- Created in Infections & Infestations
The skin is the body's first line of immunity, also referred to as the innate immune system. Therefore, it is not surprising that it is also the first place where bacteria enter our bodies.
Most infections occur when bacteria or germs find their way into the skin; this happens in the case of erysipelas, an infection of the upper layers of the skin. The condition can cause a red, tender area on the skin that may become swollen and painful.
The burden of Erysipelas in the United States is estimated at 14.5 million cases annually, with over 650,000 hospital admissions.
Signs and Symptoms: What are the Clinical Features of Erysipelas?
Erysipelas typically appears as a red, swollen, tender lesion that can be very painful and cause. Erysipelas may also cause other symptoms, including:
Cause: What Causes Erysipelas?
Erysipelas is a skin infection caused by bacteria, particularly Streptococci specie. Group A streptococci are responsible for erysipelas of the face. Non-group A streptococci affect other parts of the body. While Streptococcus specie is the major culprit for this infection, different organisms have also been reported to cause erysipelas, although with rarity. They include:
- Staphylococcus aureus
- Klebsiella pneumoniae
- Haemophilus influenzae
- Escherichia coli
- Staphylococcus warneri
- Moraxella species
Diagnosis: How is Erysipelas Diagnosed?
To diagnose erysipelas, your doctor will take a medical history and perform a physical examination. A physical exam will check for features such as red, swollen, tender lesions with distinct margins.
If your doctor suspects erysipelas, they will order a blood test and culture
.A positive blood test will show increased
- Increased C-reactive protein (CRP) level.
- Neutrophilia (increased number of neutrophils, a type of white blood cell)
Risk Factors: What are the Risk Factors of Erysipelas
There are a variety of risk factors that can increase your chances of getting erysipelas, including:
- Age: Infants, young children, and the elderly are more prone to this infection.
- Skin Sores
- Diabetes mellitus
- Prior injuries
- History of erysipelas
- Surgical wounds
Treatment: Treatment of Erysipelas
Treatment of erysipelas depends on their severity. Treating it early with antimicrobial drugs such as antibiotics can help prevent complications and reduce the risk of recurrence. The therapy is administered orally (by mouth) or intravenously (by vein). Antibiotics of choice include:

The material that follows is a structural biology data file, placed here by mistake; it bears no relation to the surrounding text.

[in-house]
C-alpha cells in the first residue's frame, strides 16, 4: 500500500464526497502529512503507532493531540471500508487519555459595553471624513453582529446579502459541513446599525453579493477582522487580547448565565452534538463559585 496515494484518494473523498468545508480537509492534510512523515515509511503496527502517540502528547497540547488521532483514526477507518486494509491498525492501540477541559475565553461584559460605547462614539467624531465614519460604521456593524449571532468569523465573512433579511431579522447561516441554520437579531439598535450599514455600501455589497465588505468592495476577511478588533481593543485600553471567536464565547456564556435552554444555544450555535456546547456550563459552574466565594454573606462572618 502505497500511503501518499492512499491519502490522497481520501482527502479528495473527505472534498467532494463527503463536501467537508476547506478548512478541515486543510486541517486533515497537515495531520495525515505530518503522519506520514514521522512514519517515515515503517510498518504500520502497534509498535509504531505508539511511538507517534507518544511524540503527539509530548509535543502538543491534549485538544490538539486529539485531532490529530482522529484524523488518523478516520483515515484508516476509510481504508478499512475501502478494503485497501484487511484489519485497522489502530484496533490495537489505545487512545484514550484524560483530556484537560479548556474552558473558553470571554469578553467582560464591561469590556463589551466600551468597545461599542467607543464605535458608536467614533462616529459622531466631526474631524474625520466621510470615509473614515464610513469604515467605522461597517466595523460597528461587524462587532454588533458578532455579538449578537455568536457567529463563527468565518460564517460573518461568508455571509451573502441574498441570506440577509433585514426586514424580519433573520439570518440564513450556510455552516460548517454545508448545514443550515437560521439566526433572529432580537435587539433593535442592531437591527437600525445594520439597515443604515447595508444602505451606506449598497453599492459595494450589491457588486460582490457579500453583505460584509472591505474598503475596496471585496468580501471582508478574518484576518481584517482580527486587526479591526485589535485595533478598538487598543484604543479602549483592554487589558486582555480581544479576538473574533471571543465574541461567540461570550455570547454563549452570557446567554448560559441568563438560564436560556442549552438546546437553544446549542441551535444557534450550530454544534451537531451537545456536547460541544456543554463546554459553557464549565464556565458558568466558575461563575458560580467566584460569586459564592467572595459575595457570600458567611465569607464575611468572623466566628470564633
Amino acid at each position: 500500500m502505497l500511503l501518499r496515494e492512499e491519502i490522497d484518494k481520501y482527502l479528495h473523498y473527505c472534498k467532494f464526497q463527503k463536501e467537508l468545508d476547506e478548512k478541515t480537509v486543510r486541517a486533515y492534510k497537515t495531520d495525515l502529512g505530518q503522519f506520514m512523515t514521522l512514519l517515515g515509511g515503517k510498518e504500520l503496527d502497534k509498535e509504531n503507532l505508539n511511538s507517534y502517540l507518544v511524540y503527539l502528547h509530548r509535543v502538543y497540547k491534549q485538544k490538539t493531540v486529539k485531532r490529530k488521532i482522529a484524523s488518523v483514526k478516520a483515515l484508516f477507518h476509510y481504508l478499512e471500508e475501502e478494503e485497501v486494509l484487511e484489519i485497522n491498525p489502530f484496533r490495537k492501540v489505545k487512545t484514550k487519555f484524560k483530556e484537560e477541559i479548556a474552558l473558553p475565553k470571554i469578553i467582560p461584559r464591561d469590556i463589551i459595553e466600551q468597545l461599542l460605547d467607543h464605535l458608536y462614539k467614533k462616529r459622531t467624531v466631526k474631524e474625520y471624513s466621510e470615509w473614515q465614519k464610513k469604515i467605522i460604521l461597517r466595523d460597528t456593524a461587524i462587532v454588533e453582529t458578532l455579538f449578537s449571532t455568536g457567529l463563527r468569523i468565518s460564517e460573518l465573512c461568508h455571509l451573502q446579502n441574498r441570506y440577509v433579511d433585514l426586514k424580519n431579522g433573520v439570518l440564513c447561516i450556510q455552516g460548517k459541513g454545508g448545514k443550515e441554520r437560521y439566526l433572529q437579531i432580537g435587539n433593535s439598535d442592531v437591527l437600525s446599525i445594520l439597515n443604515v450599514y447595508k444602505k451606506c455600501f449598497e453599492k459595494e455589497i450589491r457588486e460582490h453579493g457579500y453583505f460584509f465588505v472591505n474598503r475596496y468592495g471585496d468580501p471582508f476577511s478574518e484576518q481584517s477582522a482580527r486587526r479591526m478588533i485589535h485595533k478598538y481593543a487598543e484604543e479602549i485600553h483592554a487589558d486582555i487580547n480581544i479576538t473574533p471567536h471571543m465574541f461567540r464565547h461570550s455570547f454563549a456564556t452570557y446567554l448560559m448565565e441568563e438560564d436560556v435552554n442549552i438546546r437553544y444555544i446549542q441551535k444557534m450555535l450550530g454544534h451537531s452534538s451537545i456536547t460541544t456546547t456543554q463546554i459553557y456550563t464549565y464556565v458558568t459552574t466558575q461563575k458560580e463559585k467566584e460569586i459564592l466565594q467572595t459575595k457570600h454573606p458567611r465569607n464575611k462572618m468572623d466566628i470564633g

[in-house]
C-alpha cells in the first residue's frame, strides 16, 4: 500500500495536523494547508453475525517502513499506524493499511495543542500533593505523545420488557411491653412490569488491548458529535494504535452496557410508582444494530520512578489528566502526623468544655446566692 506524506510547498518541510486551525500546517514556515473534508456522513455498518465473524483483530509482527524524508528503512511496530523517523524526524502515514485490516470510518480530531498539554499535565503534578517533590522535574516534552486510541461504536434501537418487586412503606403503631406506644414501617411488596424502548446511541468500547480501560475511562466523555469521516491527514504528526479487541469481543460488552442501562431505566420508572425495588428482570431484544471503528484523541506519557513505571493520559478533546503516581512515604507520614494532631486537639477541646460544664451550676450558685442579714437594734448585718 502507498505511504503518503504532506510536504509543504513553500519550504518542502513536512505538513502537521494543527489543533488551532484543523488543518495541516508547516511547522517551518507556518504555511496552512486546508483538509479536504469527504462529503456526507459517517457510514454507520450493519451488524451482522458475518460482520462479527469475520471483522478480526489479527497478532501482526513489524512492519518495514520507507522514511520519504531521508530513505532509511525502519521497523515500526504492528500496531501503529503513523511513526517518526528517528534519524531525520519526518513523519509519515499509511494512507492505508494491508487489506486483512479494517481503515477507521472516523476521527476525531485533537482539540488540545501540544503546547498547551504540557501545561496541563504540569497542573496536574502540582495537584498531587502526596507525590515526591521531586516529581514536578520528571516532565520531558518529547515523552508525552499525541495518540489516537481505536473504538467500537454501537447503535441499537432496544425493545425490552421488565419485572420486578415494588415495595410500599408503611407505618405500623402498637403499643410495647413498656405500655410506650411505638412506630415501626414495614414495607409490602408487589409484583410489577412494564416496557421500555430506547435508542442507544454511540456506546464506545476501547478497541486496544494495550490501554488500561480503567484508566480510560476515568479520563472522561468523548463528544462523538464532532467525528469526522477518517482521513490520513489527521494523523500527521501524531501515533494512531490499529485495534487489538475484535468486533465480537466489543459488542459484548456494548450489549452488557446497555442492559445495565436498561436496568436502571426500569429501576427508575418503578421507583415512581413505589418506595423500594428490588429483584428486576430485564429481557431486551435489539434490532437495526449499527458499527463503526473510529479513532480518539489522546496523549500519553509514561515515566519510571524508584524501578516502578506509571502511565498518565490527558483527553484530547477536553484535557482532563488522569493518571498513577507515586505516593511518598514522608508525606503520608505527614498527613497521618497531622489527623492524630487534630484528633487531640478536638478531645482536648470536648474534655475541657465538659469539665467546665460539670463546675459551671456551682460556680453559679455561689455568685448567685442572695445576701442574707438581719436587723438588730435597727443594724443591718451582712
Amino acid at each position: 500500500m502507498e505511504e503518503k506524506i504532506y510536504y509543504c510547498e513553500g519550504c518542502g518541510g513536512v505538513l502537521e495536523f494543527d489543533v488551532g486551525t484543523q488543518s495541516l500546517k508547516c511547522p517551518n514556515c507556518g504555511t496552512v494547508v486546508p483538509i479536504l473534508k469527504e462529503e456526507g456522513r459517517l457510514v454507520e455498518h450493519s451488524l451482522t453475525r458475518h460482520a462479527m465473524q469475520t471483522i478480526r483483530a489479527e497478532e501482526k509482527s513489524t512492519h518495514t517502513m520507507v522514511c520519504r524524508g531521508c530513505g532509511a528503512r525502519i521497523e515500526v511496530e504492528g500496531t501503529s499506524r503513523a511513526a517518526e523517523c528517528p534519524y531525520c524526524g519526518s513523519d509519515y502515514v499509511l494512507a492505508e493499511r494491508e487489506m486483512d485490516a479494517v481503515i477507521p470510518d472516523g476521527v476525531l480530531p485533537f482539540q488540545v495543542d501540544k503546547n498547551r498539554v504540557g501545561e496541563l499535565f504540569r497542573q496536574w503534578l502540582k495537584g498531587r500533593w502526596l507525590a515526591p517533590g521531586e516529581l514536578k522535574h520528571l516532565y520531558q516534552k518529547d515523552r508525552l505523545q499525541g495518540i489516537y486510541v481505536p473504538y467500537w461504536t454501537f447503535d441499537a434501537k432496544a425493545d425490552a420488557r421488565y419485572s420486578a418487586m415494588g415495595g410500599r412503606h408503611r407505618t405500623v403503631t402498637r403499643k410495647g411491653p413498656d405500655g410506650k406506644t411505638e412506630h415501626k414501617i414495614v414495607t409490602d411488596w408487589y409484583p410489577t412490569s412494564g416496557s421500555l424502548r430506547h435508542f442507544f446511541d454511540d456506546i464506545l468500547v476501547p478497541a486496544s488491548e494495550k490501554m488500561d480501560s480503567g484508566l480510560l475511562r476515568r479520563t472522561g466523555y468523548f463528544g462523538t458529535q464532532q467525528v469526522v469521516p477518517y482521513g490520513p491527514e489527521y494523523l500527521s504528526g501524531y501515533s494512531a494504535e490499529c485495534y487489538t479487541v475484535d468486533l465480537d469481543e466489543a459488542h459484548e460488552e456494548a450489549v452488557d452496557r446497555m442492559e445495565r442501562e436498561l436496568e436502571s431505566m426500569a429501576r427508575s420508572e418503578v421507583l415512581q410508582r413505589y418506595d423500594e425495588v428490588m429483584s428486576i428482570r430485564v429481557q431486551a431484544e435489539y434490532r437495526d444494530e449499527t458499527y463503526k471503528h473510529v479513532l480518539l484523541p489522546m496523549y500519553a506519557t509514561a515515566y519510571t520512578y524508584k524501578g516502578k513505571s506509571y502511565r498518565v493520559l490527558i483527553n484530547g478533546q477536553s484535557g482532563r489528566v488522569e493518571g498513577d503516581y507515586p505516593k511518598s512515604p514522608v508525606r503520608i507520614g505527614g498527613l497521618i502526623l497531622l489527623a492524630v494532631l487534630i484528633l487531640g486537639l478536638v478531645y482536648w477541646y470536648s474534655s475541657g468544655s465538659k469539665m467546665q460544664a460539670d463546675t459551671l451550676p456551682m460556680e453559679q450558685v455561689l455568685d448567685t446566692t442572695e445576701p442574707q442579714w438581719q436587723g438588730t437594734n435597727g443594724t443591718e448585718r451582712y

- Oral Penicillin
- Erythromycin (an oral alternative for people allergic to penicillin)
- Penicillin G intravenous for severe cases
- Ceftriaxone or Cefazolin alternative intravenous for people allergic to penicillin
- Oral Dicloxacillin when Methicillin sensitive Staphylococcus aureus is present
Complications: What Are the Complications of Erysipelas?
Early treatment of erysipelas can help prevent complications and reduce the risk of recurrence. Complications of erysipelas are rarely fatal but can be serious. They include:
- Abscess formation
- Scarlet fever
- Skin necrosis
- Hemorrhagic purpura
- Bullous formation.
Preventative measures: Can You Prevent Erysipelas?
You can do a few things to prevent this infection from occurring: keep your immune system healthy by eating a balanced diet and getting enough exercise. Other preventative measures include:
- Keep your skin clean and dry
- Avoid cuts and scratches
- Sanitize any wounds or scratches
- Avoid contact with infected skin
- Drink plenty of fluids
- Get plenty of rest
- Seek medical attention if you develop symptoms
- Take antibiotics if prescribed
- Seek medical attention if your condition worsens
Although the skin plays a key role in protecting us from diseases, it is not immune to infection. Like many other skin infections, erysipelas has a devastating effect on aesthetics. The best way to prevent this infection is to keep your immune system strong and healthy. It is also beneficial to contact a doctor if you develop symptoms of erysipelas.